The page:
Phishing with Smart-ish MSIs

Hey all,

Lately I’ve been playing around with MSI files as an all-in-one phishing package.  I feel that MSIs are moderately trusted when it comes to downloadable files.  Couple this with the ability to introduce some logic and I think MSIs can be a great way to avoid common security controls while shooting for that initial foothold during an engagement.

Personally, I feel when targeting users of high infosec awareness it’s best to bring the target to you and make them want to download your software.  I like to bundle a bunch of publicly available legitimate tools with one or two of my custom written files … never embed cleartext shellcode, always grab it from a web server, dns, or whatever.  This post follows ThunderMSI, a faux CISSP study guide that performs a series of actions depending on the user’s privilege level.

Recommended Read – Wixsharp Managed Setup

How to Defend

  • Be skeptical when downloading software.  It might be a good idea to have an auditing VM dedicated to vet software before installing on your primary machine.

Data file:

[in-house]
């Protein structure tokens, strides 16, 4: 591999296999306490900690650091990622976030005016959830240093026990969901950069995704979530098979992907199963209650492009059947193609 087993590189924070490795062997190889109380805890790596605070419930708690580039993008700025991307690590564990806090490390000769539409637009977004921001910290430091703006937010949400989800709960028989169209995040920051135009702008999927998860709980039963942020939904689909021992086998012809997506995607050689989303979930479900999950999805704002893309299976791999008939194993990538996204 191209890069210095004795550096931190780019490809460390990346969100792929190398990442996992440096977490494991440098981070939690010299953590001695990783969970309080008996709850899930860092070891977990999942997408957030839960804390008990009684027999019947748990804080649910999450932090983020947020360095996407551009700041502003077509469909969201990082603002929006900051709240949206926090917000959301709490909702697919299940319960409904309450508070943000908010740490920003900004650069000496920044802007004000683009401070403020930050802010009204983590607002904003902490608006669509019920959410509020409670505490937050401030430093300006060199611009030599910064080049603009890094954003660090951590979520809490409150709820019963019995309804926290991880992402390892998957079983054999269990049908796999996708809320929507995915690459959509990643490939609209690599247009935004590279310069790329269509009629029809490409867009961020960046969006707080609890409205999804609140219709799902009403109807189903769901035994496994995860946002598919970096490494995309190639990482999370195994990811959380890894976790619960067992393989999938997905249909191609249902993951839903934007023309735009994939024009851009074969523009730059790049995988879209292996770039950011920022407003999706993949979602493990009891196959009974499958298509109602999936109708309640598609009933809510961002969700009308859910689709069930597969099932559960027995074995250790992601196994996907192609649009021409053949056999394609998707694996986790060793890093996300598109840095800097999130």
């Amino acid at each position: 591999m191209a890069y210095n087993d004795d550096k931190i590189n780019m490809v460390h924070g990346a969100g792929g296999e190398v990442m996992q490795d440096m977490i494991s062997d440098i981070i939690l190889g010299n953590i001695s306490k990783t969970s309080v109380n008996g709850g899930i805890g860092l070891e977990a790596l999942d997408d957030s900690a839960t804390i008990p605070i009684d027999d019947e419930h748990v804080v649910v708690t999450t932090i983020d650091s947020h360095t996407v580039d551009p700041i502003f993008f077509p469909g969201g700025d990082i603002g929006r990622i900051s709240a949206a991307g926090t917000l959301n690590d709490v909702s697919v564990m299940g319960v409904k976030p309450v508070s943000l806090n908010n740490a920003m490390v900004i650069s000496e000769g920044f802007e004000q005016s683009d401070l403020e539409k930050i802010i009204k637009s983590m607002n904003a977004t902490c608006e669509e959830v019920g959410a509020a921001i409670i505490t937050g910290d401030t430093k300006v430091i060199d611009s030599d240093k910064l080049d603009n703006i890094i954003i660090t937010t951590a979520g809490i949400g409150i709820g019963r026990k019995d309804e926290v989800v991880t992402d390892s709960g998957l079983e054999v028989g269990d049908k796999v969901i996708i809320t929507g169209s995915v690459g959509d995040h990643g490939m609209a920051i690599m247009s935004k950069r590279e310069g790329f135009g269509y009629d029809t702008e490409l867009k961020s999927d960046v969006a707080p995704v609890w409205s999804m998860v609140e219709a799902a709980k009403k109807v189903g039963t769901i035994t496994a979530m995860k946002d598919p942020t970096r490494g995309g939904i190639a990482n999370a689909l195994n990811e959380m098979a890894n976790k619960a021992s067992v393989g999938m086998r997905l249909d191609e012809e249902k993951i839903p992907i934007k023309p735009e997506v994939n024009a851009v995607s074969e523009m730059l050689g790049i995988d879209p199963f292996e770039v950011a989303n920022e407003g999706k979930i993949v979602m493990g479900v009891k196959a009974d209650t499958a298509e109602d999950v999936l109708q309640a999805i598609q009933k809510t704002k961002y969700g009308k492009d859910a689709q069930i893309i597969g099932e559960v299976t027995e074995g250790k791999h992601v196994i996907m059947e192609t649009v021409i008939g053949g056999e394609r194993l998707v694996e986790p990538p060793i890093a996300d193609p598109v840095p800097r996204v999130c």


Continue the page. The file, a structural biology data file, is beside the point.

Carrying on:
• A good HIDS should be able to flag or detect several of the suspicious actions in this PoC.  For example, a well written MSI shouldn’t be writing an exe to system32 or creating scheduled tasks in Windows sub-directories.
  • Monitor processes for network IO.  It’s not a good thing if cmd.exe or powershell.exe is consistently generating unexpected network traffic.


ThunderMSI is a C# program using wix and wixsharp that builds into a single .MSI file.  It contains nothing that should be flagged as malicious; however, there are some WINAPI calls (createremotethread) that might trigger advanced endpoint solutions.


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